Jason Bay had a very underachieving 2010 with the New York Mets.
So much so, in fact, that his first season in the Big Apple has me comparing him to a few other Mets outfielders who've signed lucrative contracts and underachieved in their first seasons in New York.
Carlos Beltran is the first player who comes to mind, as he had a down year in his first Mets season in 2005 before having a career season one year later, but Beltran is an easy comparison that just about every fan is all too familiar with.
Another former Mets outfielder who Bay could also draw comparisons to if he does not hit like he did in Pittsburgh and Boston is George Foster.
As a formidable hitter for the Big Red Machine in Cincinnati, Foster made the NL All-Star team five times between 1976-1981 and won the 1977 NL MVP, hitting 52 home runs and driving in 149 RBI that year.
He became the first player to hit over 50 home runs in a season since Willie Mays hit 52 in 1965. No player hit 50 home runs in a season again until Cecil Fielder did it in 1990.
And this was only a few years after Foster was given an everyday job in left field.
He followed up his MVP season with 40 home runs and 120 RBI in 1978. At that point, Foster was viewed as one of the best hitters in all of baseball and a definite future Hall- of-Famer.
He was a big reason that the Big Red Machine won the World Series in 1975 and 1976 and was arguably the best National League team throughout the decade.
Foster's numbers declined slightly after 1978, but he still tallied over 90 RBI in each season. The Reds then decided to trade Foster to the Mets a few months before the 1982 season, which turned out to be a very smart move on their part.
New York had high expectations for Foster to carry the struggling Mets offense to success in 1982, and immediately signed him to a five-year, $10 million contract.
The team needed something to propel them to more victories as they hadn't had a winning season since 1976. With the speedy Mookie Wilson at the top of the order, Foster was expected to drive in many runs and become the feared hitter they needed.
What the Mets got out of Foster that year, though, was far below anything anyone expected.
Foster hit just .247 with only 13 home runs and 70 RBI. He was the one of the biggest subjects of yet another underachieving Mets season. Foster was constantly booed by fans and was not the leader the Mets paid a then-record $10 million dollars for.
In 1983, Foster improved to 28 home runs and 90 RBI, but he batted just .241. These numbers were nice, but Mets fans were expecting an annual repeat of the 1977 MVP season.
It never occurred.
However, with a young Darryl Strawberry, another MVP in Keith Hernandez and an up-and-coming rotation, the Mets were improving, and Foster was still viewed as a veteran leader due to his past accomplishments.
Foster raised his batting average in 1984 to .269, the highest it ever got during his Mets tenure, but he hit just 24 home runs and only drove in 86 RBI, still failing to reach expectations.
In 1985, Foster saw reduced playing time with the arrival of Lenny Dykstra, and put up similar numbers (.263 average, 21 home runs, 77 RBI) as it became obvious his career was on its last legs.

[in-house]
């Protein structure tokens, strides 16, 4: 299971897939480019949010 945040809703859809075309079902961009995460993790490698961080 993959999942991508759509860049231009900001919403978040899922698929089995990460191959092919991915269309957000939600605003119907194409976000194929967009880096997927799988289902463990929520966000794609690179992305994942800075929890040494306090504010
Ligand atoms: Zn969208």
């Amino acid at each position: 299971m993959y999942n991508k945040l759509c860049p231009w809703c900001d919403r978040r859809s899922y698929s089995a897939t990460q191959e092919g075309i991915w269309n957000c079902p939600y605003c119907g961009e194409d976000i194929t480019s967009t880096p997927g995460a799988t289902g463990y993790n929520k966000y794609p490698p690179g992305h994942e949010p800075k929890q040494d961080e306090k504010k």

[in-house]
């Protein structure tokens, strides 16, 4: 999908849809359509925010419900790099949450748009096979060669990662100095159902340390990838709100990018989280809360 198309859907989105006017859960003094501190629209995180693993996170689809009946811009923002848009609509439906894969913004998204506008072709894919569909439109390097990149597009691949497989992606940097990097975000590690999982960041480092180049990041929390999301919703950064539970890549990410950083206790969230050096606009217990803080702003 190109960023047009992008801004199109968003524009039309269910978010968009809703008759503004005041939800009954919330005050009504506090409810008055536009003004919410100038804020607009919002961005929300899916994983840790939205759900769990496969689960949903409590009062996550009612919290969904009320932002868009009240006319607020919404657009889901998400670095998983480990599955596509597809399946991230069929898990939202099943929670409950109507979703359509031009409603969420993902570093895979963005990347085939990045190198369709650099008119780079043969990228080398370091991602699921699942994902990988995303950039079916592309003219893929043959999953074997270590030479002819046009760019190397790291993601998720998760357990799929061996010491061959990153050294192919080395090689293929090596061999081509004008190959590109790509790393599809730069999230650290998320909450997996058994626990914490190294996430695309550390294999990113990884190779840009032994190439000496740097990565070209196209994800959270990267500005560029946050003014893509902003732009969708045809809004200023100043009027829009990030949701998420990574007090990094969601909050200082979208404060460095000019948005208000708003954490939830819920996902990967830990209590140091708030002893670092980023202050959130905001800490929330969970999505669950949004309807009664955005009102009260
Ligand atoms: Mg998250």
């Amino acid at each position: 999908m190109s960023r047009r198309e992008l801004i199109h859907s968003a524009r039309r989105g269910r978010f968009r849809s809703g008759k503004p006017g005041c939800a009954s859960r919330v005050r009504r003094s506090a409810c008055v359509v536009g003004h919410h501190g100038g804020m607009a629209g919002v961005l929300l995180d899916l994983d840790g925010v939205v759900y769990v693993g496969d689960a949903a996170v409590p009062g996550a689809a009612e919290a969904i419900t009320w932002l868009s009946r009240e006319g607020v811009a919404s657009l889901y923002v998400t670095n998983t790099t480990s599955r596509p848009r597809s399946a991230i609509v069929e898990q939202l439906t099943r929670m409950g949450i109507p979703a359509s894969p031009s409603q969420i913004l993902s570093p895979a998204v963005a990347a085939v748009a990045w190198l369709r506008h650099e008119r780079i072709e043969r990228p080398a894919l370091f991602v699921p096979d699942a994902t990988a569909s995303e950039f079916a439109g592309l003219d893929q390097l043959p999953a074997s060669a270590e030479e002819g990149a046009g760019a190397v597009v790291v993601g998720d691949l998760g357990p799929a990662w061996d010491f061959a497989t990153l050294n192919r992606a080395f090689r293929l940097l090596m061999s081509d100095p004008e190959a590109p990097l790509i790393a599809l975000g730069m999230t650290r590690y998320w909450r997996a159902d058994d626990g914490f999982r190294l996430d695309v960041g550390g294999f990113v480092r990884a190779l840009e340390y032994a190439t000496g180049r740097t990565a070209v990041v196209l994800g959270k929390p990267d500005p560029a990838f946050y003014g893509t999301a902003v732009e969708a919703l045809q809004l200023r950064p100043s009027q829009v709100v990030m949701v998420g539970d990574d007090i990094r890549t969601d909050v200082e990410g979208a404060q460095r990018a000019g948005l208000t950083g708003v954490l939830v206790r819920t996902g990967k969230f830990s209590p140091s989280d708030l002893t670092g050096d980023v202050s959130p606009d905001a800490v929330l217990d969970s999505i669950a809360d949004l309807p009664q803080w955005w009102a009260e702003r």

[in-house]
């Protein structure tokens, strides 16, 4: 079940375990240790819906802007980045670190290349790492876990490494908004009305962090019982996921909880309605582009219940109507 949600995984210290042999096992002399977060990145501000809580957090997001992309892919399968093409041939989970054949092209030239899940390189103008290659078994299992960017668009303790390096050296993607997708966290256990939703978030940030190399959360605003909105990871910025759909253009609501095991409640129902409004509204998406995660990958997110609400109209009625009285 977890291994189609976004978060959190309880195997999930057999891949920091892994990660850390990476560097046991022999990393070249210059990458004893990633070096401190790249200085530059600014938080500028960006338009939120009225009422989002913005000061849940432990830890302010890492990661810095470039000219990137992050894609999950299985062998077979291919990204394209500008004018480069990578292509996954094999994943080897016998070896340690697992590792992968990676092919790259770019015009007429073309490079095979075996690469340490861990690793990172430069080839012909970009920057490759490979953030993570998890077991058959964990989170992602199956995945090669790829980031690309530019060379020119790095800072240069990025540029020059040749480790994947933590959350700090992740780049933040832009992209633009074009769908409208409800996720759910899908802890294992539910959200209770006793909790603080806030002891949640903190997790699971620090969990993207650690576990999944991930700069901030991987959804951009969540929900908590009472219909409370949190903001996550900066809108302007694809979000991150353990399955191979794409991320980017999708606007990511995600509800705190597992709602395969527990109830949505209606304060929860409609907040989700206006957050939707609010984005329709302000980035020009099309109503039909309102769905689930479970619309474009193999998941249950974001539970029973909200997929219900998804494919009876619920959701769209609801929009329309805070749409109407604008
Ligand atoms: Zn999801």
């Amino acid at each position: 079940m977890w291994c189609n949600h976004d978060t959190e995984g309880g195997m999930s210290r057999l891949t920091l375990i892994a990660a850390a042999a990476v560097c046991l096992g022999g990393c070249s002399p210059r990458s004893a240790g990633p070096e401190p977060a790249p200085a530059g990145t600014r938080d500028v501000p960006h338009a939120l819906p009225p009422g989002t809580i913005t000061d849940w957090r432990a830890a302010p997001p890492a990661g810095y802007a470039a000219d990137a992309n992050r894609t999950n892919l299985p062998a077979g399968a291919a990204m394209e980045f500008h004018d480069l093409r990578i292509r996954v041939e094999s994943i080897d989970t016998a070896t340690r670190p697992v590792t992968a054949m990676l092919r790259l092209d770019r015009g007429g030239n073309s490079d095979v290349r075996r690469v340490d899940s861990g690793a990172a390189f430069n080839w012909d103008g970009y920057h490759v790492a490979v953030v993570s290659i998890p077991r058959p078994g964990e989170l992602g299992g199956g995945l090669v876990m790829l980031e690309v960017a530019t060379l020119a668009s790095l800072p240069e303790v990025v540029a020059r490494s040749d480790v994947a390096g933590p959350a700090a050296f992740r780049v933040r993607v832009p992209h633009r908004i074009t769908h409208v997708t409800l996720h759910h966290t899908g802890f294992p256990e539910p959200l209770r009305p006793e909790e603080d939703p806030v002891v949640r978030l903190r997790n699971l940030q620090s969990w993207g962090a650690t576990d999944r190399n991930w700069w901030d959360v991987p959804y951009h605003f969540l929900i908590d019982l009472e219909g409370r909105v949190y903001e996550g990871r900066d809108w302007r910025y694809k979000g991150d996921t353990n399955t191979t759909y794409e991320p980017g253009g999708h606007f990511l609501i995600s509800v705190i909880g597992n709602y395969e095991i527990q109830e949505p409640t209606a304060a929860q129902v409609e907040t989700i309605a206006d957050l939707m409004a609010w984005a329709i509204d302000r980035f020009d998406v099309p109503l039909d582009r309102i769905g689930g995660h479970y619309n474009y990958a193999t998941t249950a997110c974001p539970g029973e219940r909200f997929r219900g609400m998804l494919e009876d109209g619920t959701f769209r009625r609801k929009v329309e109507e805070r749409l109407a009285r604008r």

One year later, Foster became a fourth outfielder for most of the season and was not happy with the new role. His only highlight of his 1986 season was his less-than-decent rapping abilities in "Get Metsmerized."
In the song, he rapped about how the team was going to win the World Series that year. It turned out that Foster was correct, but by that time he was no longer a part of the team as he finally got released in August.
He then played with the White Sox for a month before getting released again.
All in all, George Foster was acquired by the Mets to transform them into a winning team. The club's ultimate goal actually occurred, but Foster was an afterthought by the time the Mets won the World Series in 1986.
It was hitters like Strawberry, Hernandez, Wilson, Dykstra, Gary Carter and Ray Knight that propelled the Mets into a powerhouse offense that went along perfectly with their young and established rotation.
There have been plenty of big busts in Mets history, but if Foster is not the biggest one, he's definitely one of them.
It could very well happen that Jason Bay turns into Foster's second coming and fails to produce with the Mets like he did for years with the Pittsburgh Pirates and in 2009 with the Boston Red Sox.
He hit just six home runs and drove in only 47 RBI in his first Mets season last year, but it was obvious that he was completely lost at the plate. Whether it was the Citi Field factor or difficulties in readjusting to National League pitching, Bay had a miserable season.
To add injury to insult, he suffered a concussion in Los Angeles a couple weeks after the All-Star break, which ended his season.
Apparently, he's been working hard to get back to the hitter he used to be. Only time will tell whether he turns his career around like Beltran did in 2006, or turns into yet another big bust in Mets history like George Foster.
Who knows? Maybe the Mets will win another World Series near the end of Bay's four-year contract and Bay will be an afterthought like Foster was in 1986.
Jeff Pearlman of Sports Illustrated wrote that Bay would follow Foster's footsteps and become a high-priced bust for the Mets before the 2010 season even started. His thinking could definitely be correct, just like it was for the Reds in the 1980s when they decided to let go of Foster.
But hopefully, for the sake of the Mets and their fans, Bay will bounce back, have a great season this year and reestablish himself as one of baseball's best hitters.
Like the new article format? Send us feedback!